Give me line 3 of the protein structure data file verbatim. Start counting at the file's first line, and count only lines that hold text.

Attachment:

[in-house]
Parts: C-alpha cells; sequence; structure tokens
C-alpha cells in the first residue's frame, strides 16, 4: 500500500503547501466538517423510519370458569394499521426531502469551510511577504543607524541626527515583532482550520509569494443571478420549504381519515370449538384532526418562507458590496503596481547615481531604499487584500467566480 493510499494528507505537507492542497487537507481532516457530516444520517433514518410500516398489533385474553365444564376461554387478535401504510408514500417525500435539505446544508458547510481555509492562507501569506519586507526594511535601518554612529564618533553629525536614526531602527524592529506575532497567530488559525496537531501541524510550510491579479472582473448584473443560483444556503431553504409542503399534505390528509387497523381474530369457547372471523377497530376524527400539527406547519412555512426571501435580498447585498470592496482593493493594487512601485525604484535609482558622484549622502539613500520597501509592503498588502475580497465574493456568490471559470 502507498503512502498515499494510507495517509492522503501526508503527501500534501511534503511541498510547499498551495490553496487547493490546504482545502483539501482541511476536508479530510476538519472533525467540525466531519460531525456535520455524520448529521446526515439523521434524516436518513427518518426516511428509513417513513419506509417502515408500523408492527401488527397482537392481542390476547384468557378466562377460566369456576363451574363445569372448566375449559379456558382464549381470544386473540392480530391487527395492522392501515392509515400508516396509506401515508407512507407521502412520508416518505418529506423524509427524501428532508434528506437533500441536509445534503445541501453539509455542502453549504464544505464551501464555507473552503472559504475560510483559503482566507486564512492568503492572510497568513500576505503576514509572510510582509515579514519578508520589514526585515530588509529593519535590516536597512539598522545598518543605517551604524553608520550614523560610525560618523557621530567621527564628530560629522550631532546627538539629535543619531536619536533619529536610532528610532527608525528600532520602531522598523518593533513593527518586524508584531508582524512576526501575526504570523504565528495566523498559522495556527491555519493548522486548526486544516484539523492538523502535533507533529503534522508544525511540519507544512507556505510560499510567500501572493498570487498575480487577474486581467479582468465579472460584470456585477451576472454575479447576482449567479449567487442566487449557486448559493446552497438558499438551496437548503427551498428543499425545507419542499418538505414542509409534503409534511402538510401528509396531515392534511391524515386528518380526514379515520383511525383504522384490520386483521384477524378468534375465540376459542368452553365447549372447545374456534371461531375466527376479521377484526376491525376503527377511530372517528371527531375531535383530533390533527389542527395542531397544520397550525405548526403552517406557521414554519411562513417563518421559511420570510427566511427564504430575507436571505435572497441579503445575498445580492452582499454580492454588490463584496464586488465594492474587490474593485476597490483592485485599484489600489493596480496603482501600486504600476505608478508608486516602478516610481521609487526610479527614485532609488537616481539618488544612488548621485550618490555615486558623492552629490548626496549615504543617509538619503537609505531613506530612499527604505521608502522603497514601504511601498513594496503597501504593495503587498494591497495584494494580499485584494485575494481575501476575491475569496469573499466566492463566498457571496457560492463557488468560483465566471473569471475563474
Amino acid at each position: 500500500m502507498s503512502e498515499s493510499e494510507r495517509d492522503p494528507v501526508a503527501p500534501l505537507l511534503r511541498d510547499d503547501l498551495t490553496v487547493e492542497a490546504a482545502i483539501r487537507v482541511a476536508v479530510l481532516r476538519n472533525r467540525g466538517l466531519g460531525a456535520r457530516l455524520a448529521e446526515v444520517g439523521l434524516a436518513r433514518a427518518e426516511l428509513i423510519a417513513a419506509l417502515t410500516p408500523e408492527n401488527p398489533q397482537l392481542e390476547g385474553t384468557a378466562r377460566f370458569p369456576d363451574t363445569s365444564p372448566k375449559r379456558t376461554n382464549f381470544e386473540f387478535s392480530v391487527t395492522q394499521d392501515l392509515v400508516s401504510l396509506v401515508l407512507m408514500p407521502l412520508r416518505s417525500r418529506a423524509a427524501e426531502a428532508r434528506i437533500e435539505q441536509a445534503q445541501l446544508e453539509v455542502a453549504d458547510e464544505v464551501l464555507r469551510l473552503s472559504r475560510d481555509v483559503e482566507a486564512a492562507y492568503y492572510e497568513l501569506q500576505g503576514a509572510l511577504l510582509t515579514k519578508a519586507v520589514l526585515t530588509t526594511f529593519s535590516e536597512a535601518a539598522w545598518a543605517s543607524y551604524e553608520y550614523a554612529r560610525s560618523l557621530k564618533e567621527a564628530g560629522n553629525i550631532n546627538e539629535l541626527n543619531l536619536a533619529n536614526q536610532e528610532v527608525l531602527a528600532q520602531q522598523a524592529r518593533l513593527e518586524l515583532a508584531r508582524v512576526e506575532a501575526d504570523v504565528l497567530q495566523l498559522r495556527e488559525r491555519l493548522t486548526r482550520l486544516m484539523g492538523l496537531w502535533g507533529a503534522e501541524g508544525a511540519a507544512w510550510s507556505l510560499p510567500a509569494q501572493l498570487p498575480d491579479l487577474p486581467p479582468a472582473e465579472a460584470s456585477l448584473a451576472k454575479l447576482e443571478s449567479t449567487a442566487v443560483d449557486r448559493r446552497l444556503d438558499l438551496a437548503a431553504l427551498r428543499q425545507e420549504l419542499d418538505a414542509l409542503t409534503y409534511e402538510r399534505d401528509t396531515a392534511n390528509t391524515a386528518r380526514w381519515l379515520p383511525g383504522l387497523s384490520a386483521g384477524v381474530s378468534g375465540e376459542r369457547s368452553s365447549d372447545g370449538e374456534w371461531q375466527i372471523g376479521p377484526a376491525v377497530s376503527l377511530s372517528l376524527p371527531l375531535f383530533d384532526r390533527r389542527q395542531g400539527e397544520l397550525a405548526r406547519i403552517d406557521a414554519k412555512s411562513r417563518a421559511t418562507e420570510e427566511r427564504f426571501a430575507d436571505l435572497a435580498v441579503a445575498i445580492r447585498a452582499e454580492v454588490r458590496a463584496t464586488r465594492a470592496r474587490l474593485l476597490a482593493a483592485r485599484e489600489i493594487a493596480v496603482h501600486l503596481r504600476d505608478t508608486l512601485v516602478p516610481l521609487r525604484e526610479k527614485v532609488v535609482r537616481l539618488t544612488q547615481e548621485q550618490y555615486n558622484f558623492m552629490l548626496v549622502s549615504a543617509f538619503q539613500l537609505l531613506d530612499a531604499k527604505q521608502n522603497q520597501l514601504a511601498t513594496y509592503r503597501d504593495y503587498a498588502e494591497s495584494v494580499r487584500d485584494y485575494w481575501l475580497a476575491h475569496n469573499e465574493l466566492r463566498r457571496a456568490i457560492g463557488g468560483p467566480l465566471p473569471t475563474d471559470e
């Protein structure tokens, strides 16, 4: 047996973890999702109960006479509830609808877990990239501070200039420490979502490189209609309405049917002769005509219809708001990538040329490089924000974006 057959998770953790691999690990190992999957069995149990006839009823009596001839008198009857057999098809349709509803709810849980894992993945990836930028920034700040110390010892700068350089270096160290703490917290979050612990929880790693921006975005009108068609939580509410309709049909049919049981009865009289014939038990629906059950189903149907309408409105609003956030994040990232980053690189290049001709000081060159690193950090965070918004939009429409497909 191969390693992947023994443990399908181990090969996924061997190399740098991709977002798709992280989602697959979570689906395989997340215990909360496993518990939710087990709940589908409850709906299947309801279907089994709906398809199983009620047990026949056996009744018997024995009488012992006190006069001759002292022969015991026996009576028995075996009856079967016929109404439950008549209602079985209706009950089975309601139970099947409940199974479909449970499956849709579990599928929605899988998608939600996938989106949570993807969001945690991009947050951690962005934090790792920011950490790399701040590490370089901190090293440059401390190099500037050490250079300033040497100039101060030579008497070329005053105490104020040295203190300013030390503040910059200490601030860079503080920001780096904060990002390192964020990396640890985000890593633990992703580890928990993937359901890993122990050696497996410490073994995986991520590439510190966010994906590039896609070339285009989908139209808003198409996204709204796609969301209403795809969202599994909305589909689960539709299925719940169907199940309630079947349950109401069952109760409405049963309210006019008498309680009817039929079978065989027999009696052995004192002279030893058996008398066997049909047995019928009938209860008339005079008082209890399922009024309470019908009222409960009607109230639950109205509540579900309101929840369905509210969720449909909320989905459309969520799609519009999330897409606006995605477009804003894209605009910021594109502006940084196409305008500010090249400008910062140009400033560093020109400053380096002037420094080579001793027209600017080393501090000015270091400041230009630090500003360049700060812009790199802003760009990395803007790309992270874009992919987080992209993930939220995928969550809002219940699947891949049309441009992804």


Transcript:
C-alpha cells in the first residue's frame, strides 16, 4: 500500500503547501466538517423510519370458569394499521426531502469551510511577504543607524541626527515583532482550520509569494443571478420549504381519515370449538384532526418562507458590496503596481547615481531604499487584500467566480 493510499494528507505537507492542497487537507481532516457530516444520517433514518410500516398489533385474553365444564376461554387478535401504510408514500417525500435539505446544508458547510481555509492562507501569506519586507526594511535601518554612529564618533553629525536614526531602527524592529506575532497567530488559525496537531501541524510550510491579479472582473448584473443560483444556503431553504409542503399534505390528509387497523381474530369457547372471523377497530376524527400539527406547519412555512426571501435580498447585498470592496482593493493594487512601485525604484535609482558622484549622502539613500520597501509592503498588502475580497465574493456568490471559470 502507498503512502498515499494510507495517509492522503501526508503527501500534501511534503511541498510547499498551495490553496487547493490546504482545502483539501482541511476536508479530510476538519472533525467540525466531519460531525456535520455524520448529521446526515439523521434524516436518513427518518426516511428509513417513513419506509417502515408500523408492527401488527397482537392481542390476547384468557378466562377460566369456576363451574363445569372448566375449559379456558382464549381470544386473540392480530391487527395492522392501515392509515400508516396509506401515508407512507407521502412520508416518505418529506423524509427524501428532508434528506437533500441536509445534503445541501453539509455542502453549504464544505464551501464555507473552503472559504475560510483559503482566507486564512492568503492572510497568513500576505503576514509572510510582509515579514519578508520589514526585515530588509529593519535590516536597512539598522545598518543605517551604524553608520550614523560610525560618523557621530567621527564628530560629522550631532546627538539629535543619531536619536533619529536610532528610532527608525528600532520602531522598523518593533513593527518586524508584531508582524512576526501575526504570523504565528495566523498559522495556527491555519493548522486548526486544516484539523492538523502535533507533529503534522508544525511540519507544512507556505510560499510567500501572493498570487498575480487577474486581467479582468465579472460584470456585477451576472454575479447576482449567479449567487442566487449557486448559493446552497438558499438551496437548503427551498428543499425545507419542499418538505414542509409534503409534511402538510401528509396531515392534511391524515386528518380526514379515520383511525383504522384490520386483521384477524378468534375465540376459542368452553365447549372447545374456534371461531375466527376479521377484526376491525376503527377511530372517528371527531375531535383530533390533527389542527395542531397544520397550525405548526403552517406557521414554519411562513417563518421559511420570510427566511427564504430575507436571505435572497441579503445575498445580492452582499454580492454588490463584496464586488465594492474587490474593485476597490483592485485599484489600489493596480496603482501600486504600476505608478508608486516602478516610481521609487526610479527614485532609488537616481539618488544612488548621485550618490555615486558623492552629490548626496549615504543617509538619503537609505531613506530612499527604505521608502522603497514601504511601498513594496503597501504593495503587498494591497495584494494580499485584494485575494481575501476575491475569496469573499466566492463566498457571496457560492463557488468560483465566471473569471475563474